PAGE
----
Early and Recent History and Genealogical Records
of Many of the Representative Citizens
THOMAS H. DORAN. Wise farmers of Greene county are now planning their crops with safety first in mind. Dry years have impressed upon all of us the fact that the certain and regular production of feed, every year, must be the foundation of a safe system of farming. Very few are staking their all on one feed crop, and still fewer are placing their entire dependence on some "Cash crop," expecting to buy their feed. Thomas H. Doran, of Clay township, is one of our farmers who plans well and can see ahead, one to whom the previous successive dry years have taught valuable lessons. He is a man who is ever on the alert to learn something more than what he was taught by the early-day farmers, whose methods were all right then, but since conditions have changed very materially, a new system of farming has had to be adopted.
Mr. Doran was born in Greene county on March 9, 1871. He is a son of Alec. H. and Catherine (Grubaugh) Doran. The father was born in Tennessee, May 9, 1825, and was reared in that state, receiving the usual schooling of the times. When a young man he went to Illinois, but later moved to Greene county, Missouri, then located in Christian county. He sold patent medicine for awhile but farming was his main business. His death occurred in Greene county, April 14, 1898. His wife was born near Springfield, Illinois, in 1826, and was reared on a farm there. She was a member of the Methodist church. Her death occurred on the old home place in this county, November 24, 1889. To these parents nine children were born, namely: William is deceased; Jennie, Edward, James, Meaford, Sherman, Mrs. Emma Mutchler, Thomas H., of this sketch, and Mollie, deceased.
Thomas H. Doran was reared on the farm in Greene county and he received a common school education. He lived on the farm which his father owned in Christian county. He has devoted his life to agricultural pursuits and has owned farms in different parts of Greene county. His present place consists of two hundred and sixty-six acres. He carries on general farming and stock raising, and deals in live stock on an extensive scale. He has a well-improved and productive place and a good home on the Rogersville and Galloway road.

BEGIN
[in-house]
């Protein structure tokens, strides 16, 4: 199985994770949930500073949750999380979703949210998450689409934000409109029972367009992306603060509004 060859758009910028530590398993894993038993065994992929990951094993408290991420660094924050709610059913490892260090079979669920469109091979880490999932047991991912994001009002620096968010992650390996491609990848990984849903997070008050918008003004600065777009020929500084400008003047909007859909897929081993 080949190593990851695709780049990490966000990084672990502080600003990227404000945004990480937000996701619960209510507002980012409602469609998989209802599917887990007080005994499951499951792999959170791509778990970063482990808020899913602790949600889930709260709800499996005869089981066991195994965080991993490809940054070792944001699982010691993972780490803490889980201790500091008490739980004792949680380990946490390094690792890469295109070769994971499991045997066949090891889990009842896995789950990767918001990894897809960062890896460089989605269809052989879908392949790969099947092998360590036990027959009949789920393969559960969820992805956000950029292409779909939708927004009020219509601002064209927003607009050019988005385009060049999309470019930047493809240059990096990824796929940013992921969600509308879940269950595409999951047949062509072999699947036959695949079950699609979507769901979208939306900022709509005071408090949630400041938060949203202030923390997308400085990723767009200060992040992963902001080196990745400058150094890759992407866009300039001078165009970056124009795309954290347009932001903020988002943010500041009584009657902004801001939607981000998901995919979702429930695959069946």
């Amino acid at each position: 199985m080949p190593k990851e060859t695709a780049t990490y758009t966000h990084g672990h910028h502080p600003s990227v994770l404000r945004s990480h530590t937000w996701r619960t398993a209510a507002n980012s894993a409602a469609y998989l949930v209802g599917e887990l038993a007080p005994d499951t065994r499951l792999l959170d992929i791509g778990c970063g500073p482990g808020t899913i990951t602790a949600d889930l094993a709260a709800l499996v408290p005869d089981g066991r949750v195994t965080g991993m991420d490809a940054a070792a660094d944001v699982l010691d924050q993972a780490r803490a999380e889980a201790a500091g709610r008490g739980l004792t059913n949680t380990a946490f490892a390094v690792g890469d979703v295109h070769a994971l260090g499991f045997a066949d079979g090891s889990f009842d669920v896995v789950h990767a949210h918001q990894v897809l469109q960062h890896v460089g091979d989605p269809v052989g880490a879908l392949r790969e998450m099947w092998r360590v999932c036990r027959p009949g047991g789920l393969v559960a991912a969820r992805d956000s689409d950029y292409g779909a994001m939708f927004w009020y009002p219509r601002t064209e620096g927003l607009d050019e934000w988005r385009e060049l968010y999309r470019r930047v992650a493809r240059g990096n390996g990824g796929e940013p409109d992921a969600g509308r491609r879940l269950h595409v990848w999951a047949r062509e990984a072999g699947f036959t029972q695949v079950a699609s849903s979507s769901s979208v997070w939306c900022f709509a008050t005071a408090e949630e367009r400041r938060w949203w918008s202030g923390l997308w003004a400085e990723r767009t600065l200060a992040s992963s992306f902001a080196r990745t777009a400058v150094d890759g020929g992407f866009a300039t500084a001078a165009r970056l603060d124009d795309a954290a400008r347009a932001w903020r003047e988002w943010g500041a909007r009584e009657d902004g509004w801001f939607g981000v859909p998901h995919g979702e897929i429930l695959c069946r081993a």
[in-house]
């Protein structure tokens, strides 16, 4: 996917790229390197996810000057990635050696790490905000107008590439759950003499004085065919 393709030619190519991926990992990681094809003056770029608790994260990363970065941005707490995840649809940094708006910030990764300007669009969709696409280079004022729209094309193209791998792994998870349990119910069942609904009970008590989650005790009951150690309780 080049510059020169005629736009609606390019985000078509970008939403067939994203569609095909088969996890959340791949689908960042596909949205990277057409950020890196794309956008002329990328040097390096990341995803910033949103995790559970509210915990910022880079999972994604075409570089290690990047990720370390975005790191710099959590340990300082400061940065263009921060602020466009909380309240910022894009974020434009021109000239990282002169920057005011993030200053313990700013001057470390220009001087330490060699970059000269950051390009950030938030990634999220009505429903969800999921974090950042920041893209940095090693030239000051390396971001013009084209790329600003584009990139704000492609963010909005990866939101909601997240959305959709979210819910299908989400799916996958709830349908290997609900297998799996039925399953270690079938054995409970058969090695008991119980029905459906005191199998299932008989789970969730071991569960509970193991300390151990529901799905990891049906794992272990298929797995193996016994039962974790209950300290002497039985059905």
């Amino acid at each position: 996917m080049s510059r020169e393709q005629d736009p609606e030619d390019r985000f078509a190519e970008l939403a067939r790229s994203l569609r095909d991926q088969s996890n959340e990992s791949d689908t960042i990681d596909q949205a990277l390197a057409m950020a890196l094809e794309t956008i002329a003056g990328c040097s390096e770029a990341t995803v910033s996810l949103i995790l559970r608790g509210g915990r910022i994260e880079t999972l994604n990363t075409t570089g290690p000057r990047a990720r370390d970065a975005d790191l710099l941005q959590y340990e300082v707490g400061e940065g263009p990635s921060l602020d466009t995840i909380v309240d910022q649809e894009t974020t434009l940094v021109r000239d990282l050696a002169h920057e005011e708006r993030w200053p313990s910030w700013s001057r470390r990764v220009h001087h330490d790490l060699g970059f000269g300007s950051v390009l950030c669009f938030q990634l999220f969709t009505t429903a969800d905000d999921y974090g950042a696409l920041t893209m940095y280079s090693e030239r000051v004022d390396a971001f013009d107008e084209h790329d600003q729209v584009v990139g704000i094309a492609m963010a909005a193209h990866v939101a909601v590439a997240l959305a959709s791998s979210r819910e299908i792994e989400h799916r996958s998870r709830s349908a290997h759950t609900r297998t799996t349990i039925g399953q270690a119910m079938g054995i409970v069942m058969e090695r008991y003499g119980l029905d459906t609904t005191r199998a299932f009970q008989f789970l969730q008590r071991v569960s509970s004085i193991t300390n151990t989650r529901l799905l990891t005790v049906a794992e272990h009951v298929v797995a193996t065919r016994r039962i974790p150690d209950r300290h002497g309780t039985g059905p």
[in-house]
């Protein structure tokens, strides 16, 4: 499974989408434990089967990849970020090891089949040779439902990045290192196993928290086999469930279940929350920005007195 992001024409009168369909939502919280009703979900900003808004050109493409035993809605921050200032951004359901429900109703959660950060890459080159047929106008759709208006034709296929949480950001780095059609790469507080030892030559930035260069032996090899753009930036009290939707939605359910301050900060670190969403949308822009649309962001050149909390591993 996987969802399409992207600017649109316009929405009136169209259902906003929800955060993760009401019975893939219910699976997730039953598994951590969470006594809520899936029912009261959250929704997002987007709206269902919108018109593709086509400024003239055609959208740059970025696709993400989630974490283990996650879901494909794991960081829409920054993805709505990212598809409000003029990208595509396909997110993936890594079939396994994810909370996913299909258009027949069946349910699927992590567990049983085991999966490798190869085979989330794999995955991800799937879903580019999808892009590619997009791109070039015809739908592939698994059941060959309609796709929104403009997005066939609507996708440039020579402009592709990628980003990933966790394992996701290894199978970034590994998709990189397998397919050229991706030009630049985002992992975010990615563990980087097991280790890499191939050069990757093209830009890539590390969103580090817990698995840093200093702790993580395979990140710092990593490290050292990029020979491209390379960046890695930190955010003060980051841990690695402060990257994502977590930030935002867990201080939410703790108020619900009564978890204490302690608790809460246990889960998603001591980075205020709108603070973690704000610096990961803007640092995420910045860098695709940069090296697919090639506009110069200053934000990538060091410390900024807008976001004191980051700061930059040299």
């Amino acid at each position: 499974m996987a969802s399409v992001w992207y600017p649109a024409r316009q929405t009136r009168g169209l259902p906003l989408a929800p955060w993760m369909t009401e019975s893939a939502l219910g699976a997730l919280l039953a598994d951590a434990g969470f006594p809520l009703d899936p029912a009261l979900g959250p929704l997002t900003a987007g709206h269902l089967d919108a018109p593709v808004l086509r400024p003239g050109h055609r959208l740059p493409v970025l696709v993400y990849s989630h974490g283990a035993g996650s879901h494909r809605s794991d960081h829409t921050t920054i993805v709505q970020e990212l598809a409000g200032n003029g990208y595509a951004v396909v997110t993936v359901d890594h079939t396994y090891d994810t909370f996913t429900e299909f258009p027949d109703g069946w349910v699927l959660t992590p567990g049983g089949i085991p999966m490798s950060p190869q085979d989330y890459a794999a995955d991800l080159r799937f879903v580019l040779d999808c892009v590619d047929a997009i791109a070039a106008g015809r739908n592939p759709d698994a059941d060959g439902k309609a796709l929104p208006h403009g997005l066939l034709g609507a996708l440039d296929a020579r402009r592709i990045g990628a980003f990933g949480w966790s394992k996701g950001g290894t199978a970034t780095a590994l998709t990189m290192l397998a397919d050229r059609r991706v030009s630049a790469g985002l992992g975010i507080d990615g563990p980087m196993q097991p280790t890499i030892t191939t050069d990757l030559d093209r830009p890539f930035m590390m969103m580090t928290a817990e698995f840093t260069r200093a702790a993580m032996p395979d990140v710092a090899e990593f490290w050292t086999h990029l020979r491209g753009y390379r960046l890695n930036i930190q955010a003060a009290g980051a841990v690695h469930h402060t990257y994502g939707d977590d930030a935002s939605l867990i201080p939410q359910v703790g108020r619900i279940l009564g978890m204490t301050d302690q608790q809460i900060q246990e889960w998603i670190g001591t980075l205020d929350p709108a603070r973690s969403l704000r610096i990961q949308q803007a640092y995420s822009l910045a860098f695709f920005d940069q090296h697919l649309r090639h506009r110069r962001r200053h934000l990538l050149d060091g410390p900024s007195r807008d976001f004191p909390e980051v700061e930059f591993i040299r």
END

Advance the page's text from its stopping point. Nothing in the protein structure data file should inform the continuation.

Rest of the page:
Mr. Doran was married in November, 1895, to Annie Stephens, who was born on June 22, 1866, and it is a singular coincidence that she first saw the light of day in the same house in which our subject was ushered into the world. She was reared on a farm in Greene county, and received a common school education. She is a daughter of John and Cynthia B. (Owen) Stephens, both natives of Tennessee. Her father spent his active life on a farm. He was a soldier in the Union army during the Civil war, under Captain Kirby and saw much hard service remaining in the army until the close of the war. He came home from the front sick and did not recover, his death occurring on April 3, 1866. The mother of Mrs. Doran was born On July 4, 1837, and died on December 8, 1906. To these parents three children were born, namely: Mrs. Mary Smith, Mrs. Smathey Chaffin, and Anna, wife of Mr. Doran. The last named is a member of the Methodist Episcopal church.
To Mr. and Mrs. Doran two children have been born, namely: Ralph, born April 11, 1899, is living at home; Mabel L., born on November 26, 1907, is with her parents.
Politically, Mr. Doran is a Republican, and fraternally, he belongs to the Modern Woodmen.
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